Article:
Doing What You Love Comes Easily With A Liberal Arts Education


What your main reason for going to college? Probably to get a job, right? And the goal is to do what you love, is it not?

Peter Iwanowicz, a Siena grad, does what he loves and admits that he would be nowhere without his education from the Liberal Arts School at Siena! In his senior year he was offered a job right after graduation for the American Lung Association, and as a psych major he took it without a question.

So, no, I did not know what a lobbyist was when I first heard it. So just in case you don’t either, his job is to provide his clients with political and public policy advice that has been gained either by personal contacts, political intelligence, or from any media source. As a lobbyist you have to be very sociable and be well grounded in what exactly you are fighting for.

The peculiar thing was Peter started at Siena as Biology major; he took chemistry classes and calculus. He was ready to be a scientist until he took his psychology requirement (every student must take the liberal arts requirements- psych 101 being one of them) and fell in love with it. Between his vast knowledge in psychology and his experience in biology, Peter’s success was legendary. Even Peter admitted that none of the other schools at Siena except liberal arts could offer such broad opportunities for education that tend to pay off without even realizing.

Later he moved on to work for the Climate Office and work on Public Health Policies. With a combination of his experiences at the American Lung Association and his education and experiences at Siena, he advanced to a position so high that he was working with state governors. (Side note, he was at a meeting with Governor Schwarzenegger…)

By the end of his journey, he landed right back in the American Lung Association. It was because of the connections he had made while being there that when he needed a job; he knew exactly who to go to and what to ask. He made a point to tell the audience the importance of sustaining relationships. It was his sustained relationships that kept him going on his career journey. His journey taught me that life genuinely does take you everywhere. The only way to stay prepared is to stay educated and stay true to your beliefs.

In one of his projects for the American Lung Association, he was fighting to reduce carbon pollution and working on the RGGI, an attempt to control greenhouse gas emissions from power plants. His biological background told him to go about this by advocating the statistics, and how chemically pollution affects one’s health and the environment but the psychology background in him wanted to go strictly based on the mental/emotional effects pollution could cause. The school of liberal arts in him decided to go the happy medium route and take a little part of each and create a heart wrenching, yet educational, campaign.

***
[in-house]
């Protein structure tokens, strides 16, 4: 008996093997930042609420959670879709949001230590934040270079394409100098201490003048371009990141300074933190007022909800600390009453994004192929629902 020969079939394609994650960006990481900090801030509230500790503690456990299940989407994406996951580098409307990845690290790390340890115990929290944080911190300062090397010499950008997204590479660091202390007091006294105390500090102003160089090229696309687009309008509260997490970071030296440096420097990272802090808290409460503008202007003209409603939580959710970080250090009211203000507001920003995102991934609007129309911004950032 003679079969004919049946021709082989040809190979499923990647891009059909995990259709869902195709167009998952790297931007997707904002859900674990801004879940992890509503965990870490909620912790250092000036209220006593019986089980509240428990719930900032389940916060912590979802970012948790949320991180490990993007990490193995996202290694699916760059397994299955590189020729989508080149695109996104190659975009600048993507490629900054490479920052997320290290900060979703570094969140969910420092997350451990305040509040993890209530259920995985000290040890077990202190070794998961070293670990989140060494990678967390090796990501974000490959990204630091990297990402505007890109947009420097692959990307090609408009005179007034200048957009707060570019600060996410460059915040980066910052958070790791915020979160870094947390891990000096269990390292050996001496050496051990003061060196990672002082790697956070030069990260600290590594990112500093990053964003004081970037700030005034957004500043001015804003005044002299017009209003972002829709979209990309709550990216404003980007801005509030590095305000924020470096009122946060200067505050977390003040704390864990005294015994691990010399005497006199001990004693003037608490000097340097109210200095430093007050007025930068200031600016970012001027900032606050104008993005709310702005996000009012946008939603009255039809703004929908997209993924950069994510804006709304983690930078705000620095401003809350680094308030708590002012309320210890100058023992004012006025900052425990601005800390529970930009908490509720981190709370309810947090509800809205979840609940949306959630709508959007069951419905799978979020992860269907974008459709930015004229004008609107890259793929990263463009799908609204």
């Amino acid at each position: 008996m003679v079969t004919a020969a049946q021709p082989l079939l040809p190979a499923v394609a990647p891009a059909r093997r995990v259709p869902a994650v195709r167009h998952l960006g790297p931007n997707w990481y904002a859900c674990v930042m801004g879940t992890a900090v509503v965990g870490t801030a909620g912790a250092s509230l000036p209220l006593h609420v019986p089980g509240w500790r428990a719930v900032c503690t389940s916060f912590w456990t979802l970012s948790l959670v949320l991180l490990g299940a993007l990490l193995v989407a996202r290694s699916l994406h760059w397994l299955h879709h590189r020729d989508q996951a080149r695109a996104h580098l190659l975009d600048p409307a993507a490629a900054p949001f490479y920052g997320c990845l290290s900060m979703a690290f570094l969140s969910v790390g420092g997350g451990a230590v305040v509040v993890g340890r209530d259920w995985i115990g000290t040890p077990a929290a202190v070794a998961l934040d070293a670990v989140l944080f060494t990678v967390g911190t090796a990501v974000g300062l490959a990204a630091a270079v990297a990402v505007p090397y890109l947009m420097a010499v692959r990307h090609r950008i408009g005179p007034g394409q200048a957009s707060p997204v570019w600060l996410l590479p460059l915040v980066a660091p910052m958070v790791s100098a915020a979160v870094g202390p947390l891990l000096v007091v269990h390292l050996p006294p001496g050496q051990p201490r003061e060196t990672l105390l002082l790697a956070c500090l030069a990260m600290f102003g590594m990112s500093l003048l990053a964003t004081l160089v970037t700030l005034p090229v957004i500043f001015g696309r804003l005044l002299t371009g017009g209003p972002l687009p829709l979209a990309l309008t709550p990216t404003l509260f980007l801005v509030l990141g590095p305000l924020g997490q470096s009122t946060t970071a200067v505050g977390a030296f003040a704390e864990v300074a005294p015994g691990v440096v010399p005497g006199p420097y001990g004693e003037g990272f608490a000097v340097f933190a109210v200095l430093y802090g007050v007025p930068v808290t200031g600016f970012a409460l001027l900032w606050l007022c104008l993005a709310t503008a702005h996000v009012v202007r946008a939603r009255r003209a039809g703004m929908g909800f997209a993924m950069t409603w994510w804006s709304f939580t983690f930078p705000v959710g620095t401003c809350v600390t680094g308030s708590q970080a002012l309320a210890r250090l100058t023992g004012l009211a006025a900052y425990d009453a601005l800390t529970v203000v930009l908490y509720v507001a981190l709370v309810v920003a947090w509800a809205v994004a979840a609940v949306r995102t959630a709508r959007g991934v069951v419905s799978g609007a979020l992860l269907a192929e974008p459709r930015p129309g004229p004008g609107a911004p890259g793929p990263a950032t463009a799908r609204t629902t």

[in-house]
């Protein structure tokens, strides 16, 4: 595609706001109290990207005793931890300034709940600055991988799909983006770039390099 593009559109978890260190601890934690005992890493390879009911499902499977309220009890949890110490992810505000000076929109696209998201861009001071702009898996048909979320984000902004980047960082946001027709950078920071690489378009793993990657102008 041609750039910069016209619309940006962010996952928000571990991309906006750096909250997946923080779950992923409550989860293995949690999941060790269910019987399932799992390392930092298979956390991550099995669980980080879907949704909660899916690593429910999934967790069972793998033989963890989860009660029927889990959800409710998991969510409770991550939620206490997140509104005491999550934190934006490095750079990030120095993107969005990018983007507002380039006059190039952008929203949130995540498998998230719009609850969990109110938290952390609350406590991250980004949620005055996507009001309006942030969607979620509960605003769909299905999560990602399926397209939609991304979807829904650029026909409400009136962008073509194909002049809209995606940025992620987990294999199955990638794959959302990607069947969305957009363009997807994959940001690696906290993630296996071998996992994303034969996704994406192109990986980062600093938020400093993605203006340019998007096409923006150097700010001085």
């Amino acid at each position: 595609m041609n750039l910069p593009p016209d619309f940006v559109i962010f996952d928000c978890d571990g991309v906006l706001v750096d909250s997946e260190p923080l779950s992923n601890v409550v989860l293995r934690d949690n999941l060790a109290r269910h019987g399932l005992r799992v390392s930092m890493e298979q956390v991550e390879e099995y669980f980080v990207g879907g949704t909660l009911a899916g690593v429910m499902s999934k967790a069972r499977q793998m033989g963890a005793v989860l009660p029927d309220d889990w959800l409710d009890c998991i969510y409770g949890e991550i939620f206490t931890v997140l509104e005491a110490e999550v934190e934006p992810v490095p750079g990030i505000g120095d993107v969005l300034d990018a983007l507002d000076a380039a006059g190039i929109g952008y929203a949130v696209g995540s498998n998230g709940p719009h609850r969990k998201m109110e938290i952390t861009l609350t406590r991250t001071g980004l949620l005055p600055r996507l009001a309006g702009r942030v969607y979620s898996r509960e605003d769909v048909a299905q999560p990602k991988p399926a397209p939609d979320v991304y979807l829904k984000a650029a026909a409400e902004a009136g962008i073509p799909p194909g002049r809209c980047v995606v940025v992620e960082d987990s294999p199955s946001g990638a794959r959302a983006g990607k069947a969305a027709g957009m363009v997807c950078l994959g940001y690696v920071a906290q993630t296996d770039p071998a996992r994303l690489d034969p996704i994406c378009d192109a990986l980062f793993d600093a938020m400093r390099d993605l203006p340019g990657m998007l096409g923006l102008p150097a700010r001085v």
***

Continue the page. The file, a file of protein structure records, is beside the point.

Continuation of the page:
He, of all people, understood how smog makes people sick and die. But in order to get the public to understand and get involved he needed to, as he worded it, “boil it down.” He told stories of a man who had gone through two lung surgeries already, and a father who lost his child to an asthma attack. With the right facts and the right home hitting points, Peter accomplished exactly what he wanted to accomplish. He “boiled it down” to the basics; pollution from greenhouse gases makes your loved ones sick because it destroys their lungs. Anyone could understand that.

The school of liberal arts taught him to think critically, which has paid off more than anything else. He learned how to analyze and evaluate information gathered through observation, and experience in the Lung Association and the Governor’s office and turned that information into a successful campaign. Or in his words, “boil it down.” This ability to think critically about every task at hand is why Peter continues to get job offers. He concluded his lecture with informing the audience that his company is hiring and they are looking for people that can write, people with the ability to think creatively along with critically. People like those in the school of Liberal Arts. Not all businesses looking to hire are only looking for business majors. Not all science and health corporations are only looking for biology majors. Places looking to hire are looking for the qualities taught in the school of liberal arts in the people their interviewing.

So why do you go to college? To gain such a broad education that no matter what it is you do, you will have learned the skills to think critically and you will have more than just one particular direction of thinking. It is within the School of Liberal Arts courses that you gain these skills that help you find what you love and encourage you to run with it, just as Peter Iwanowicz did.  

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